There has been a cacophony of punditry to the effect that it will be a long time before anyone listens to Washington policy makers give economic lectures.  At the UN the new General Assembly session opened with the Secretary General making this clear in his disparaging remarks about “the magic of the market,” a reference to the term made famous a quarter of a century ago when Ronald Reagan explained that the poor countries needed not more aid and government programs but trade and the magic of the market.  Michael Mandel, BusinessWeek‘s senior columnist, calls what has happened “the Great Repudiation” (October 13, 2008, p. 32).  It is assumed it will also be a long time before business and political leaders can call for unregulated markets again.  Within modern American capitalism, though, regulation and deregulation has been a pendular phenomenon.  After recovery, self-interest and the re-establishment of ideological hegemony brings a shift back to the magic of the market and deregulation, until the next crisis hits.  As if to presage just such an ideological swing back, Mankiw, too, warned against excessive regulation which would choke off innovation.

On the West Coast at the University of California-Berkeley, eminent economists who tended Democratic were more critical though nevertheless supportive of the bailout because not doing it would be worse — not that the bailout would solve the problem, of course.  Barry Eichengreen said that, after a year of holding action which had not solved the problem, the TARP (Troubled Asset Relief Program) would give the Treasury Department wiggle room.  His colleague Brad DeLong, a former Clinton official, told the audience, “Don’t call it a bailout or TARP.”  He recommended calling it “seizure” and renaming the program “the troubled asset seizure and forced bank nationalization plan.”  This is exactly what Paulson had been trying to avoid.  He did not want to seize the banks and nationalize them.  Taking over AIG for $65 billion of your dollars and asking for a little under 80 percent ownership so he could call it conservatorship — 80 percent or more would have been nationalization — the idea was not to take control but leave the same people in charge.  The Bush people and especially Paulson, strong advocates of deregulation as they are, just could not do what most economists understood needed doing: nationalizing the banks, sorting them out, and directing them to make loans to the real economy and letting the stockholders, top managers, and speculators take their losses.  It is not surprising that Mr. Paulson, former head of Goldman Sachs, thinks this way.  But it is also a question of the correlation of class forces within the political system and the pressures on the state.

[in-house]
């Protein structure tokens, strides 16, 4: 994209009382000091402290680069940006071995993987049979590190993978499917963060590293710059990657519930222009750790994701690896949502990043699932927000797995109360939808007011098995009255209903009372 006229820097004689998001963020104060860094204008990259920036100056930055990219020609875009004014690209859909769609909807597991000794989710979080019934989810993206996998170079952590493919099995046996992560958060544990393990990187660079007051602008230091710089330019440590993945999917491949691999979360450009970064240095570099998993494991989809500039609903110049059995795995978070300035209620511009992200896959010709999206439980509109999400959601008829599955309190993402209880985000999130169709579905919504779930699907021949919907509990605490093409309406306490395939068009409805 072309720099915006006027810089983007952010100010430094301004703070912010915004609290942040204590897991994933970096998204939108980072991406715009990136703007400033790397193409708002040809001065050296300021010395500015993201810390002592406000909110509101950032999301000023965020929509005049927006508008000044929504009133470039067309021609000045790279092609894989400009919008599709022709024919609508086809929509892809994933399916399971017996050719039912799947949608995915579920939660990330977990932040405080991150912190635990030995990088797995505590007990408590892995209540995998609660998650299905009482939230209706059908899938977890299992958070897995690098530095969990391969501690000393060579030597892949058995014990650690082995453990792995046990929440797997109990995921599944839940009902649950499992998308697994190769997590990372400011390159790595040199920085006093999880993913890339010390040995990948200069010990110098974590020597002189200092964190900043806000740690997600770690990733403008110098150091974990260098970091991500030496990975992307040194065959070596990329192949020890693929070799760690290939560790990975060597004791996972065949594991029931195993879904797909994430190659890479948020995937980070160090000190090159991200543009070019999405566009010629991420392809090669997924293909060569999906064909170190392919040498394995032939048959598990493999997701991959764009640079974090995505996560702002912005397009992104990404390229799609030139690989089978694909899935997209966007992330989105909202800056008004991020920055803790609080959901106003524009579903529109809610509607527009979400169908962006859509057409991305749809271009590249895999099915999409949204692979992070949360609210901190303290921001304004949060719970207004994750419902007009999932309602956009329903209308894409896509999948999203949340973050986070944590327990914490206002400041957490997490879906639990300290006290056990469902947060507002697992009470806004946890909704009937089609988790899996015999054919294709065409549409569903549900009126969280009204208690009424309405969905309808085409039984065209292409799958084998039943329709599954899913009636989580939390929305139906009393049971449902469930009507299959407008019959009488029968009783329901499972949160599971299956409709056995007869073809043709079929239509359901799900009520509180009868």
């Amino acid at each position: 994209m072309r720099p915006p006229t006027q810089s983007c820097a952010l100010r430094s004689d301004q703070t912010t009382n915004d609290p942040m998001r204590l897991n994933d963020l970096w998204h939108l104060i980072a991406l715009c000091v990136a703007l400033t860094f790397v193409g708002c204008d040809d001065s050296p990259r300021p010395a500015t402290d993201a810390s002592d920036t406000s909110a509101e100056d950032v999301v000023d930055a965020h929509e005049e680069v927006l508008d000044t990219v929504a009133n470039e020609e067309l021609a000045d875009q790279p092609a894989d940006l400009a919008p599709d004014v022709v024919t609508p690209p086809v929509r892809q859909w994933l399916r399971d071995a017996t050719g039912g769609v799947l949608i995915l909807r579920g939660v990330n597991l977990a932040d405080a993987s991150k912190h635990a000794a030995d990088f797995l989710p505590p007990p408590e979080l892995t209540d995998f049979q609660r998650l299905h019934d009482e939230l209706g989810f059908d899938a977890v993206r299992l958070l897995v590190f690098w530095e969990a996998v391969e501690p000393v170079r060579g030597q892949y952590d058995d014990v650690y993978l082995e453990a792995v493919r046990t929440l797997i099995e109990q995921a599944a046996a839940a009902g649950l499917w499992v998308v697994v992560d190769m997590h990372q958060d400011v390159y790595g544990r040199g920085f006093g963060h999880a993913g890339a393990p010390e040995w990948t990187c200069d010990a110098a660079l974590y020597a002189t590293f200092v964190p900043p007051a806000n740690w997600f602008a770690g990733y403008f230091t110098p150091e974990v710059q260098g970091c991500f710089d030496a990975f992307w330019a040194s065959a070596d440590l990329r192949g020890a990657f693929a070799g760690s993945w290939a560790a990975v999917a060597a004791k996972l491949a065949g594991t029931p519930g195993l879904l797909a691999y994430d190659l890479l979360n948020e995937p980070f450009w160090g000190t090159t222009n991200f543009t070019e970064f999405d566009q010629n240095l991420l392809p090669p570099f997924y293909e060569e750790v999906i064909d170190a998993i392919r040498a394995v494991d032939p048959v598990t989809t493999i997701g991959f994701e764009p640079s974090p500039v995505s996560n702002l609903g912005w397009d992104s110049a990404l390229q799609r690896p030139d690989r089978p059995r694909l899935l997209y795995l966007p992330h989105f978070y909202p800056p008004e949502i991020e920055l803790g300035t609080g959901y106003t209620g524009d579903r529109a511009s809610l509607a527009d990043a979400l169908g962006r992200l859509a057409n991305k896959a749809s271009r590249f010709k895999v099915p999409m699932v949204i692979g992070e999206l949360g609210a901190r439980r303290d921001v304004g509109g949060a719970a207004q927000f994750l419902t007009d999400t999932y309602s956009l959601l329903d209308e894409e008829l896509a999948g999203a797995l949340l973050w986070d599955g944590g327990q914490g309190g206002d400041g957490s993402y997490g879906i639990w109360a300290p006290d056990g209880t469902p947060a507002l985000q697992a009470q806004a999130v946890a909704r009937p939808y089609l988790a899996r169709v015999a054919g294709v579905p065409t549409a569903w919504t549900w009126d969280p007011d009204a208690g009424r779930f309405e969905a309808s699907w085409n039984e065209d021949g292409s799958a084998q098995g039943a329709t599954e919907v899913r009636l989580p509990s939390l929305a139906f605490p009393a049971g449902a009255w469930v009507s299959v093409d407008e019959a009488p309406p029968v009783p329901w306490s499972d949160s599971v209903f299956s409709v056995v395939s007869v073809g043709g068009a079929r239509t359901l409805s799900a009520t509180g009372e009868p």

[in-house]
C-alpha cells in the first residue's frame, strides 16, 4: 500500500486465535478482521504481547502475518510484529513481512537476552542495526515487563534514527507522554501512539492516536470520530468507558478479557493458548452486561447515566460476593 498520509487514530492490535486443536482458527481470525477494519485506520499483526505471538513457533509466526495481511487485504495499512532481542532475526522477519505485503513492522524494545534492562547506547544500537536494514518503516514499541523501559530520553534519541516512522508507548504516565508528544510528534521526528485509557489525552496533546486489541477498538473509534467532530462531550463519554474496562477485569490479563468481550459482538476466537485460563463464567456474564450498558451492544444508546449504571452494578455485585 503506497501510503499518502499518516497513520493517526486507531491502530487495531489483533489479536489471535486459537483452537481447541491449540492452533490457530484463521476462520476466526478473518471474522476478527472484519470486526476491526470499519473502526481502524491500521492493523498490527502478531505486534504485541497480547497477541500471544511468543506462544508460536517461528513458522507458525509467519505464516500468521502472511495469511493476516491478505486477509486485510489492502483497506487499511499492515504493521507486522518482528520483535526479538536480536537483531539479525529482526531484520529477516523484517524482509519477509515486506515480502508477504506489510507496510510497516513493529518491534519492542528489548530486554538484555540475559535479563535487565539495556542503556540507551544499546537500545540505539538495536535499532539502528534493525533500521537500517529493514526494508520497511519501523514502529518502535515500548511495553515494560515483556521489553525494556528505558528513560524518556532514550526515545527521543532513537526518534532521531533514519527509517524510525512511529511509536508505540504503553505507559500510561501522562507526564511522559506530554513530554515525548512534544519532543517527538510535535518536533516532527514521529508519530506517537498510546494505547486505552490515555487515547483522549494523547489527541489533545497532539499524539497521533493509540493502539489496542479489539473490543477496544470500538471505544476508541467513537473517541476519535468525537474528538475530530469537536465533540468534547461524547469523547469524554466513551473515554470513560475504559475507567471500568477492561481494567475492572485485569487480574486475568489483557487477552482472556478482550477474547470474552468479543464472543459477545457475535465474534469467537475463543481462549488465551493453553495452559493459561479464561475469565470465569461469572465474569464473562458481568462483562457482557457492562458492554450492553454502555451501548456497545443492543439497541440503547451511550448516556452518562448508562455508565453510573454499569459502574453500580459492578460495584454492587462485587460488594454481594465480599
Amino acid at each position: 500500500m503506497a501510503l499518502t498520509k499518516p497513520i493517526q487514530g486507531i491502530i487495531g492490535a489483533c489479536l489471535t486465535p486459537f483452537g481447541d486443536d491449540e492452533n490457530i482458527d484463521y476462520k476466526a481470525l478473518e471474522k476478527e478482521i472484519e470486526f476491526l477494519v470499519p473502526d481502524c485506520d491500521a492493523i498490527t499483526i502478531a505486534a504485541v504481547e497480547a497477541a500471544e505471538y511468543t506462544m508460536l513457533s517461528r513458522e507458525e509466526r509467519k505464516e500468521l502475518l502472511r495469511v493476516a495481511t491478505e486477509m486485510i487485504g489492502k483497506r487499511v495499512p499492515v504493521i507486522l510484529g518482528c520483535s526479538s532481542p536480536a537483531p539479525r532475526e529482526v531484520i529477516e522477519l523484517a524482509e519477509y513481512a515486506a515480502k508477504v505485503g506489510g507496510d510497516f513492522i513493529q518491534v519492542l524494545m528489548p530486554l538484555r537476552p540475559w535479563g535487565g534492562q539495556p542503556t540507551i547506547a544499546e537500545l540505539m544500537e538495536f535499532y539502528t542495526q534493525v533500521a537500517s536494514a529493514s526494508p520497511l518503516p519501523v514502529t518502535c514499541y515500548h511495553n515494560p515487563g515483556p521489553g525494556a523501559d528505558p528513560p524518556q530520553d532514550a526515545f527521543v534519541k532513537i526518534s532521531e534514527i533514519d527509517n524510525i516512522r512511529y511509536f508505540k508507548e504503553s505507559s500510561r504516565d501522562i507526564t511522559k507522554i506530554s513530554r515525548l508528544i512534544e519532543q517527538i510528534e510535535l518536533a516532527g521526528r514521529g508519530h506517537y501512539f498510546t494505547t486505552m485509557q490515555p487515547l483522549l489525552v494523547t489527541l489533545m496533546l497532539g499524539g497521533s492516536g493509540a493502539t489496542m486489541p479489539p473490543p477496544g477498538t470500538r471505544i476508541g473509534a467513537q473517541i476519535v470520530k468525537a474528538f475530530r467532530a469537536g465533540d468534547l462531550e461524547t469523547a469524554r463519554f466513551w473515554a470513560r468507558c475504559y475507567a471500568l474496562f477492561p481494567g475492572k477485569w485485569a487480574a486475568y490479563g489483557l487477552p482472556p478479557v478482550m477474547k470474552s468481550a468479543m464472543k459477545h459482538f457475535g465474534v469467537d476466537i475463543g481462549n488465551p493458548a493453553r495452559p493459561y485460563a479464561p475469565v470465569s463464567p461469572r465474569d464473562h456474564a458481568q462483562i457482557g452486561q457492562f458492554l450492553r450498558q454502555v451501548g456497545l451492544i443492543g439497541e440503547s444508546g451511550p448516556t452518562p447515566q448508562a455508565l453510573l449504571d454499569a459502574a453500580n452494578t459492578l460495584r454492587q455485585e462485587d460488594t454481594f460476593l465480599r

At the time DeLong spoke, eight million Americans were out of work.  The figure is higher today.  They need jobs.  The recession will deepen.  The credit squeeze means that  businesses cannot get the credit they need.  They are cutting back on investment, on payroll, on employees.  They are shutting down divisions rather than fixing them.  Salaries and wages are being held down in an effort to ride out the crisis.  But this means less purchasing power and more pressure on the economy.  Why should the big money be spent to prop up Wall Street and not help working people?  The government needs to allow courts to lower the mortgage rates and principal on homes, so that those who can afford to pay realistic mortgages can stay in their homes.  These are not normal times and ordinary people are becoming restive and increasingly active in making their feelings heard.

There are two relevant models for addressing the financial crisis.  The first is closer to the Paulson approach; it is how Japan handled its banking crisis in the 1990s which resulted from a speculative bubble, its government initially refusing to recognize the scale of the problem and financially supporting financial institutions.  The result was a decade of slow or no growth and the spending of a vast amount of public monies to recapitalize what is now a far more concentrated banking system.  Their broader economy has still not really recovered.  The second is the Swedish case where the government took over and reorganized the banks under state ownership.  In 1985, Sweden deregulated its credit markets, leading to the kind of property speculation and bubble we have repeated.  Between 1990 and 1994 this bubble burst, leaving 90 percent of the banking sector with massive losses, including all of the country’s largest banks.  The government divided banks into those that could be saved and those that it judged could not or should not, letting many fail, and taking on the bad assets of banks but leaving the shareholders of these banks with nothing.  Over time they sold off the assets and then as the banks returned to health sold them to private owners.  Taxpayers got their money back and economic growth resumed.  Of the two models, the latter is clearly better than the former in crisis.

It is not surprising that government always bails capital out.  The difference between the two approaches considered above is a willingness to nationalize and reorganize the banks versus just throwing money at the banks and waiting for the market to recover by itself.  The distinction here is between the two major perspectives within the capitalist class.  As the British have recently shown by nationalizing a big part of their banking system, taking preferred stock in exchange for a cash infusion, for the more sensible, less ideologically driven fraction of capital, pragmatic survival comes first.  The pragmatic faction accepts that, if throwing money at failing enterprises and extending more loans and loan guarantees proves ineffective, the government is forced to nationalize the insolvent enterprises and run them at a loss (when the enterprises become once again profitable, capital leans on the government to sell them back to private investors).